The appearance of Jimmi Simpson (Westworld, Black Mirror) as Poole told me right away he was going to be an interesting character, but Poole's attempts not only to connect the Tupac/Biggie murders but to launch an investigation into the LAPD for their hand in either a coverup or as a direct link in either of the cases was spine-tingling.
It was 1997, and Poole was chomping at the bit to become involved with the Wallace case because it was one of such high regard. Many other officers thought him nuts, but he soon discovered the entanglement of many officers with Death Row Records might have been the cause of that.
As the series progresses, we're watching events unfold through three timelines: Pre-deaths, during the Poole investigation and during the 2006 task force.
The timelines aren't difficult to follow even though there are occasional years flashed on screen to help. It's an odd choice to use the equivalent of 1970's Instagram filter over the late 1990s timeline to show it was in the past, but I understand the desire to delineate the film in some way.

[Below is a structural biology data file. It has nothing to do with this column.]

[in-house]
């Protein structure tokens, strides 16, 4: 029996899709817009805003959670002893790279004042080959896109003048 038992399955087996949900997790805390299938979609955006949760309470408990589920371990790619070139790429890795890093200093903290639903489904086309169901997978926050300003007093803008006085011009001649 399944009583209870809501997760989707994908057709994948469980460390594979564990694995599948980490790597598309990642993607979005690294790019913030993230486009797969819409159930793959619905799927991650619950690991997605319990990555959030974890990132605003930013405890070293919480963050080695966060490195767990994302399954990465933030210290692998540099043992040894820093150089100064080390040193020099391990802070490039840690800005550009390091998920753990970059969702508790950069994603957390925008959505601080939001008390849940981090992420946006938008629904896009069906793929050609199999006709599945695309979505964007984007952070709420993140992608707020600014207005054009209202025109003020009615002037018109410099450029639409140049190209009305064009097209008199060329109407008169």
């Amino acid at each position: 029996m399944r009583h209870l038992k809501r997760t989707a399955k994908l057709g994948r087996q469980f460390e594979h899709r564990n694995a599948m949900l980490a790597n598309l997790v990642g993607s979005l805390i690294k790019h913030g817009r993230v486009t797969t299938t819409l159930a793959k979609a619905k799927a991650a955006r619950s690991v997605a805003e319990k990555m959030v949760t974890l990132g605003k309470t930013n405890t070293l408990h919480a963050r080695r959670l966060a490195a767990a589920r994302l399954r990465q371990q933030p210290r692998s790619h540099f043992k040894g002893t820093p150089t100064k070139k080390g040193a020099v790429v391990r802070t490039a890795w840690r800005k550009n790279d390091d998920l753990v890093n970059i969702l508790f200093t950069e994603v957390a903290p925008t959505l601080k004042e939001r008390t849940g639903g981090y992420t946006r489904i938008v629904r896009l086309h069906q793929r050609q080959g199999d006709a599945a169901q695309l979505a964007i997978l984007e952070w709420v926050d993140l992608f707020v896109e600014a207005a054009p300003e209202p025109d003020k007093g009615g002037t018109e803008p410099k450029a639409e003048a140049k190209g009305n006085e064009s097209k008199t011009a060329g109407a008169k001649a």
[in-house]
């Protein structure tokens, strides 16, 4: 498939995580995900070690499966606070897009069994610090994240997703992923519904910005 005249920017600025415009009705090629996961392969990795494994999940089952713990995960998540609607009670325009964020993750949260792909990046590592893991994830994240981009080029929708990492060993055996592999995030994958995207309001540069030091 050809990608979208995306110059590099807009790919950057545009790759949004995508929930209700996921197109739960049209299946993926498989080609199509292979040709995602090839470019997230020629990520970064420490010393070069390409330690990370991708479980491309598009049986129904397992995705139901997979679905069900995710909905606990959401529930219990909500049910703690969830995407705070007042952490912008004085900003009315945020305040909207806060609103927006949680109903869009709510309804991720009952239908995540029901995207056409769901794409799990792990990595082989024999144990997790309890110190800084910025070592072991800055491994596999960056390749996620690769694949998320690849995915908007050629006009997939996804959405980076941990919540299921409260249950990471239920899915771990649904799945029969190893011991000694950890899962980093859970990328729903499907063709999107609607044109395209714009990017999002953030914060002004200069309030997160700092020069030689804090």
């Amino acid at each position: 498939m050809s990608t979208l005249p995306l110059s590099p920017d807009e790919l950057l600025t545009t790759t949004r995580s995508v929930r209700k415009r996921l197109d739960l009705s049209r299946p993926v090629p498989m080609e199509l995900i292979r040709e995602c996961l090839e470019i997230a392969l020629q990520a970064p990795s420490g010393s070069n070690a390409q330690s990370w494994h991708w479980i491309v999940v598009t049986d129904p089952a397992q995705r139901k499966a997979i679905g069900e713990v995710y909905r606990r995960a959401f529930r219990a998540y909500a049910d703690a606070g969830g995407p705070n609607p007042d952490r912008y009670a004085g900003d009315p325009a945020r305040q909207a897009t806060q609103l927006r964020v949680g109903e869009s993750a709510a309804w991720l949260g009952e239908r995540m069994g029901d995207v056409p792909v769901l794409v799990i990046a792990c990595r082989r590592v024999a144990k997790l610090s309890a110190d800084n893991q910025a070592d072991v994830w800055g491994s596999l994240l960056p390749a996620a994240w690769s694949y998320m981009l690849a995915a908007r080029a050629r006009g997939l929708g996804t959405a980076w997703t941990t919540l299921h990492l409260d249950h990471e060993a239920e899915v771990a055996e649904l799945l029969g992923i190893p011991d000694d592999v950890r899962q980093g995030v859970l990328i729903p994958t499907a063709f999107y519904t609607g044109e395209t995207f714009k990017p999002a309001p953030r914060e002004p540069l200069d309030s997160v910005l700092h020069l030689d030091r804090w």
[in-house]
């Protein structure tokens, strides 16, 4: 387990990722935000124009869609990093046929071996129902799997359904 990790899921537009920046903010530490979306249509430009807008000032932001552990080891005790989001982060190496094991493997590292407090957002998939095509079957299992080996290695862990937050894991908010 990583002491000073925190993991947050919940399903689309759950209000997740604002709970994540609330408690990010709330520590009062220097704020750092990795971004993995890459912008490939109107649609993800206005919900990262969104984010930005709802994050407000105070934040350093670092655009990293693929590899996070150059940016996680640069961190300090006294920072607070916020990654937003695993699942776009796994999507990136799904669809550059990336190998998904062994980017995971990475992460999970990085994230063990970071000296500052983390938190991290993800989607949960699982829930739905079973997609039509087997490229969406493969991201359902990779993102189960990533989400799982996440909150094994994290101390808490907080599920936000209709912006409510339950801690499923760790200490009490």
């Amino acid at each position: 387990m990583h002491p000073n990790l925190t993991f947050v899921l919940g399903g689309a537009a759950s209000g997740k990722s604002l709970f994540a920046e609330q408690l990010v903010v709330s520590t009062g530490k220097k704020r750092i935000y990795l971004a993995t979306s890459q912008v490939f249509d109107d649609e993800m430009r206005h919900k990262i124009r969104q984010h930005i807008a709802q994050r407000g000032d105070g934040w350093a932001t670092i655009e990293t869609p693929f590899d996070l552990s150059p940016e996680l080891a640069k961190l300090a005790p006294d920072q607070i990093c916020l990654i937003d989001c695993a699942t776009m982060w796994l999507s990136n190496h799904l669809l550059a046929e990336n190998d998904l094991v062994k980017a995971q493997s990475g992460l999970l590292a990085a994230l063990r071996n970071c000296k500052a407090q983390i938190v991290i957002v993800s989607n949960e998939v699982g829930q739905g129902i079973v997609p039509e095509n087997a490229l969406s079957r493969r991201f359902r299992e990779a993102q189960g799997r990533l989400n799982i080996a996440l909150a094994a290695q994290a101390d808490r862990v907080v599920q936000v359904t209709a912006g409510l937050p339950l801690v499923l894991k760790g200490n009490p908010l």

At this point in time, we need to determine how footage from the '90s has aged because I disagree that it looks anything like the way it appears on Unsolved even though I like the way it looks if that makes any sense.
I felt like it was a lot longer than a ten-year time span between the two investigations and wouldn't have been at all surprised if Poole showed up to work in a leisure suit. Tupac and Biggie were leading the pack, but they didn't start out that long ago!
Although the murder of Christopher Wallace aka The Notorious B.I.G. is on the table, we're taken back pre-Tupac's death to better understand their beginnings and their friendship. Its hills and valleys down to its destruction are examined in some detail, and from what I understand few fictional liberties were taken.
The casting of Unsolved is impeccable, but not necessarily for the same reasons across the board. Kading and Poole, for example, look nothing like their counterparts, but the performances by Duhamel and Simpson are top notch.
Tupac is portrayed by Marcc Rose, whose only other credit has been as Tupac in Straight Outta Compton. He embodies Tupac in every way.
Rose becomes Tupac for the purposes of the series. It's kind of eerie, and the moments with his mother and earlier when he was just a kid starting out and friends with Biggie, his performance comes close to making your heart burst.